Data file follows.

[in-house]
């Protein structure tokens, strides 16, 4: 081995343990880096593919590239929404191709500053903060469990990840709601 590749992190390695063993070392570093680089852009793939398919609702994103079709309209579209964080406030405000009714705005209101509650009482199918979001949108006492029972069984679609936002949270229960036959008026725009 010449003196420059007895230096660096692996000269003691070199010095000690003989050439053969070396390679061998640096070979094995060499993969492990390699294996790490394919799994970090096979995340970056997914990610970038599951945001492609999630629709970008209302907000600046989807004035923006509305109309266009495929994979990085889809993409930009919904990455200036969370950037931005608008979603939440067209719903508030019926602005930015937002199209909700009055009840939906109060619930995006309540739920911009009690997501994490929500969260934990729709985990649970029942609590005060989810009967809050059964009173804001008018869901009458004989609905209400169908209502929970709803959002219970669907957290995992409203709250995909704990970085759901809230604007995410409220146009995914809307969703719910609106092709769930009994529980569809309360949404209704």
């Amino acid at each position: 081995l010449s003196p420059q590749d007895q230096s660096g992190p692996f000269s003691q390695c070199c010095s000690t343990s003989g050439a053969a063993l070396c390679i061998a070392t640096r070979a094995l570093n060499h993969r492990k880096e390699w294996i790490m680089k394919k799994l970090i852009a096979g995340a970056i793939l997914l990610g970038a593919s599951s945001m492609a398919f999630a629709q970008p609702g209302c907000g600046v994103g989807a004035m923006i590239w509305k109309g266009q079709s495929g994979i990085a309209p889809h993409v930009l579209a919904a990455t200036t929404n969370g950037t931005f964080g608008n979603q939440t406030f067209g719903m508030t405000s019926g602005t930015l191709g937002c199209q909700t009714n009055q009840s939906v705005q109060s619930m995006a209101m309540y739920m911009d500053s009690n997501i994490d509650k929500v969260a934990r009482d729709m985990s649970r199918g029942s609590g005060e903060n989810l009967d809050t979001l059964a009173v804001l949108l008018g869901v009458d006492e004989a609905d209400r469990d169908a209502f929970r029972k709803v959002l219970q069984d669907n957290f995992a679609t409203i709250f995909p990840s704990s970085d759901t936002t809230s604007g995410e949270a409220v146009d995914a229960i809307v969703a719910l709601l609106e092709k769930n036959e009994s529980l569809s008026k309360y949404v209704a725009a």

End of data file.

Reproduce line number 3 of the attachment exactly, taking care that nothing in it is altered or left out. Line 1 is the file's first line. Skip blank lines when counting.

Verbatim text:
């Amino acid at each position: 081995l010449s003196p420059q590749d007895q230096s660096g992190p692996f000269s003691q390695c070199c010095s000690t343990s003989g050439a053969a063993l070396c390679i061998a070392t640096r070979a094995l570093n060499h993969r492990k880096e390699w294996i790490m680089k394919k799994l970090i852009a096979g995340a970056i793939l997914l990610g970038a593919s599951s945001m492609a398919f999630a629709q970008p609702g209302c907000g600046v994103g989807a004035m923006i590239w509305k109309g266009q079709s495929g994979i990085a309209p889809h993409v930009l579209a919904a990455t200036t929404n969370g950037t931005f964080g608008n979603q939440t406030f067209g719903m508030t405000s019926g602005t930015l191709g937002c199209q909700t009714n009055q009840s939906v705005q109060s619930m995006a209101m309540y739920m911009d500053s009690n997501i994490d509650k929500v969260a934990r009482d729709m985990s649970r199918g029942s609590g005060e903060n989810l009967d809050t979001l059964a009173v804001l949108l008018g869901v009458d006492e004989a609905d209400r469990d169908a209502f929970r029972k709803v959002l219970q069984d669907n957290f995992a679609t409203i709250f995909p990840s704990s970085d759901t936002t809230s604007g995410e949270a409220v146009d995914a229960i809307v969703a719910l709601l609106e092709k769930n036959e009994s529980l569809s008026k309360y949404v209704a725009a």